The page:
Thursday, January 11, 2018

Investor Sentiment More Actionable At Market Bottoms

Today's weekly AAII Sentiment Survey reports a drop in bullish investor sentiment of 11.1 percentage points to 48.7%. The bullish sentiment reading has been on a steady move higher since November 16 when the bullishness reading was 29.4%. The weekly readings tend to be more volatile and one can look at the 8-week moving average in order to eliminate some of this volatility. As a result, although the sentiment reading fell this week, the longer period average of bullish sentiment increased to 45.6%, largely due to dropping the 29.4% bullishness reading from November 16.

Most of the reported decline in bullish sentiment was reported in the 9.5 percentage point increase in the bearishness reading. The net affect was a decline in the bull/bear spread by 20.6 percentage points to 23.6%.

Given the low level of equity market volatility, the uninterrupted climb in the market for nearly two years and elevated investor sentiment readings, one would expect a market pullback. One reason a pullback is not occurring may be due to the simple fact most investors and strategists are expecting one. The market loves proving the consensus wrong. Secondly, as contrarian indicators, the sentiment measures tend to be most predictive of future market returns at market bottoms versus market tops. Nautilus Investment Research recently released some detail via the firm's Twitter site that provides some detail on this difference and one of their charts is included below. Notable is the fact when the AAII bullish sentiment reading cross above 55 for the first time within six months, which occurred last week, six months later, the market was up 12 out of 12 times with an average return of 8.14%.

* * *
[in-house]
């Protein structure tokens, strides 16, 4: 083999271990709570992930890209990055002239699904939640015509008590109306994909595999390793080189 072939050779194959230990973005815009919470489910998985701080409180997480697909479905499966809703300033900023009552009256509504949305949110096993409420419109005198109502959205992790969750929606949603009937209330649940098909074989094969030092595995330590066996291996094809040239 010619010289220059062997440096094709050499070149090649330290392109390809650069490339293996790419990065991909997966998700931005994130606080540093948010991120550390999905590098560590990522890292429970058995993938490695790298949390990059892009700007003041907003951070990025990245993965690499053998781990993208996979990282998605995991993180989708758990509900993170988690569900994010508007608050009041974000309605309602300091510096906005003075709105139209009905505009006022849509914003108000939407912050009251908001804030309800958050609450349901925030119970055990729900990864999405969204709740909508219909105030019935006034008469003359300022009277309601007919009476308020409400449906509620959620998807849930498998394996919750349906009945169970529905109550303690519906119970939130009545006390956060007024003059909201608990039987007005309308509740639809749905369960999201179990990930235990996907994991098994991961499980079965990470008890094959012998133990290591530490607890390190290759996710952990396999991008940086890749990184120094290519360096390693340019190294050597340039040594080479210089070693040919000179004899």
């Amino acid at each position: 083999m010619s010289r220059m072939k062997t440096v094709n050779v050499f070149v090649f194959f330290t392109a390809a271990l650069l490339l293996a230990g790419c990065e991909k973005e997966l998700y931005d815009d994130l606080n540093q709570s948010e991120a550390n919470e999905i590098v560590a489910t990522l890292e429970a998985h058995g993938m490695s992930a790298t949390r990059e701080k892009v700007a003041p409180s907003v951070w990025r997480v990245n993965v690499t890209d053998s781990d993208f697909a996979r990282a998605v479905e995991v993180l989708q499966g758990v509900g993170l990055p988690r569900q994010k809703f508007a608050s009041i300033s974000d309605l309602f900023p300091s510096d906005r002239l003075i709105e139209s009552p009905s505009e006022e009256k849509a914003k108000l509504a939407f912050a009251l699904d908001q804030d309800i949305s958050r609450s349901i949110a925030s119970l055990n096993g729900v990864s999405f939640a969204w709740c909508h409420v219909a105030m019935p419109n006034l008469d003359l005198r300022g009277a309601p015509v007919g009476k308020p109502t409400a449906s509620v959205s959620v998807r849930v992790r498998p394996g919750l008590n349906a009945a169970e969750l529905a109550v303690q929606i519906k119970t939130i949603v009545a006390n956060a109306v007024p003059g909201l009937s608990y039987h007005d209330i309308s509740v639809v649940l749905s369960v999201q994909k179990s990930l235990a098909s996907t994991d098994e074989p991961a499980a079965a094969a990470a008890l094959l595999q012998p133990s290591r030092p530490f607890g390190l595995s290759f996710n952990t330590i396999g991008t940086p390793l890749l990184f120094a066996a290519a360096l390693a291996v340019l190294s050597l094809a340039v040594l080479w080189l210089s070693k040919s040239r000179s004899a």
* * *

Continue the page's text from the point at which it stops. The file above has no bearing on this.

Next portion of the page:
A number of sentiment measures continue to note the elevated bullishness readings. As noted in our recent Investor Letter and prior blog posts, an improving fundamental backdrop, both economically and financially, is serving as a tailwind for companies. A large portion of this improvement seems to be driven by the positive expectations around the recent tax reform legislation passed by Congress. Time will certainly be the weighing machine, but some type of market pullback would be healthy if only to reduce any speculative market froth.

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